BG – So that’s like a 400% rise??! The numbers are only going one way – with modules and courses popping up all over the UK, why are they so popular and what do they teach you?
Each module is aimed at increasing real-world learning with theory and practical application at the forefront of the teaching.
We will explore some of this real-world learning in Part 3 of the blog……
Assessments have aligned to industry expectations with live briefs embedded within the curriculum, to give the students experience of the day to day activity they would complete should they get a job as a sports performance analyst. This has helped raise the confidence of our interns and graduates as they are able to pull on the experience and knowledge of the modules formative and summative assessment modes.
Before lecturing, Louis had been an analyst in an array of roles – (more of this in Part 2), but knowing the industry allowed him to design the module to reflect current practice.
BG – So, have any of the Solent graduates made it into real life analyst roles?!
Indeed, our graduates include two analysts currently supporting national teams at the FIFA World Cup. Marc Rochon is the Croatian National team Analyst, so although we are disappointed England lost to Croatia, I suppose there is some pride in Marc’s success.
(I suppose!) Tom Copper works as an Insight Analyst for the FA and his work primarily focused on research projects that help future practice, the big one being penalty shootouts. Off the top of my head, we have good analysts such as Scott Walters (Head of First Team Performance Analysis Southampton FC), Nick Stanley (Lead First Team Analyst Brighton & Hove Albion FC), Jay Lefevre (First Team Video Scout Arsenal FC) and Craig Nosworthy (First Team Analyst Huddersfield FC).
Very impressive stuff!
BG – So, what does an analyst actually do for the club or organisation?
We know they must be able to SHOOT, ANALYSE and SHARE or CAPTURE, ANALYSE, REVIEW, but how?
The role of an analyst is not a one size fits all – every club will have their own philosophy, metrics, style, language and practice that relates to the now specialist roles supporting the organisation. This could be player development at the younger ages and involve education, through to player identification and recruitment.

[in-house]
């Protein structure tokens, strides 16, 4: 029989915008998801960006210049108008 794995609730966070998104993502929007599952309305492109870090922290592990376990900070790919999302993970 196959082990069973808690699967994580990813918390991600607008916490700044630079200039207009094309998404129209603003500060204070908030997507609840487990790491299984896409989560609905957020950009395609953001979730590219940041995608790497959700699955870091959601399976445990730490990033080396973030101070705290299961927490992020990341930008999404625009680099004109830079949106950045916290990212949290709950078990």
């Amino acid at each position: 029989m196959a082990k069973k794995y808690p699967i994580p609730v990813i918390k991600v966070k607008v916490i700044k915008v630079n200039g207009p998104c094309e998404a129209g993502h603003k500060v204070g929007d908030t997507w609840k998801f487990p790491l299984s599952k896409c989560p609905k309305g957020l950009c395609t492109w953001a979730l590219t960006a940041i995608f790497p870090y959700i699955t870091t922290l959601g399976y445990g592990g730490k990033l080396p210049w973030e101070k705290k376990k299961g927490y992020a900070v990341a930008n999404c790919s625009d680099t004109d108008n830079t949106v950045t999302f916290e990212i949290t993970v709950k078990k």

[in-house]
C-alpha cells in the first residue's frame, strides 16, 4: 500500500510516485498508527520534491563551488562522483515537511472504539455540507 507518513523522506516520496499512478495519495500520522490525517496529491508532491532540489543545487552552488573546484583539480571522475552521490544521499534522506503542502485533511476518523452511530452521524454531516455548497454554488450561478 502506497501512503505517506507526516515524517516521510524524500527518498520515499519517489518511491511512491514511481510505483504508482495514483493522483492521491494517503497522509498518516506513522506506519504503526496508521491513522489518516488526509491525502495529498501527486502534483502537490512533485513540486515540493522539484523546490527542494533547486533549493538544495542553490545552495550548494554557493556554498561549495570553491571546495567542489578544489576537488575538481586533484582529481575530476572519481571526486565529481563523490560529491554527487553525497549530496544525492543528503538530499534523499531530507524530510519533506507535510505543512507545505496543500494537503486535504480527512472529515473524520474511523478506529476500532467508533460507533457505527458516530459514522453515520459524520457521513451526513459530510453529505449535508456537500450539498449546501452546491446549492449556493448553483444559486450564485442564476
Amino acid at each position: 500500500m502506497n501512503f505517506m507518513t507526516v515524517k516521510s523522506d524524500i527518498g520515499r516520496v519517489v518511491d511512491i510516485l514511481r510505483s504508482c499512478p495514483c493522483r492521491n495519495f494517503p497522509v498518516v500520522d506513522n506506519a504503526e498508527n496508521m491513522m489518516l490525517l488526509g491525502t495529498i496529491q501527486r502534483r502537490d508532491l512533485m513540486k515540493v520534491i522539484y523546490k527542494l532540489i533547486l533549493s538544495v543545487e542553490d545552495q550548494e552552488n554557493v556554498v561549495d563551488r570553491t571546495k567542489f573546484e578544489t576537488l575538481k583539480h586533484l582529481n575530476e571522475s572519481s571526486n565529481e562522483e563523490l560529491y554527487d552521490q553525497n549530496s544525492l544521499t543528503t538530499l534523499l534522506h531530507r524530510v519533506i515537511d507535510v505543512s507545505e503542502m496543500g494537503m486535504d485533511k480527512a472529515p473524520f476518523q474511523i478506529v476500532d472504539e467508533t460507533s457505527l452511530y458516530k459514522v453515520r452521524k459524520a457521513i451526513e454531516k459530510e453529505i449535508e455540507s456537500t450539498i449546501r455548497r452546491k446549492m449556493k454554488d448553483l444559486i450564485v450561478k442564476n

Any good coaching team will need to take athletes from A to B in the most efficient way possible. There are many methods and unless you’re in the environment you will not know the exact blueprint, but you need to cross that bridge – the art of coaching in its true form is getting that athlete from point A signifying ‘potential’ to Point B, the ‘best’ they can be.
Despite an analyst playing a numbers game, we can’t necessarily put a percentage on what an analyst actually contributes. The coaching will work with the information an analyst facilitates, but there are so many other factors involved between points A and B, it’s difficult for a club or organisation to put a price on something you can’t measure definitively.
Analysis was born to challenge the coaching process – the analyst is the glue that sticks departments and meaningful data together.
A fascinating response from Louis into the role of the analyst. Louis and the team at Southampton Solent are “making the glue” to go out into the real world, being able to achieve the fundamentals of PA and improve the coaching process, by providing information to make the best decisions in order to get the team “over the bridge” from “point A to B” in the most efficient way.
The modules reflect the experience of Louis from his professional career as an analyst and the popularity of the subject is only getting bigger.
In the next blog, we look more specifically at ‘the analyst’, looking at the career of Louis Langdown and why a club should perhaps invest in Performance Analysis.
To find out what solutions we provide to SHOOT, ANALYSE, and SHARE – Click here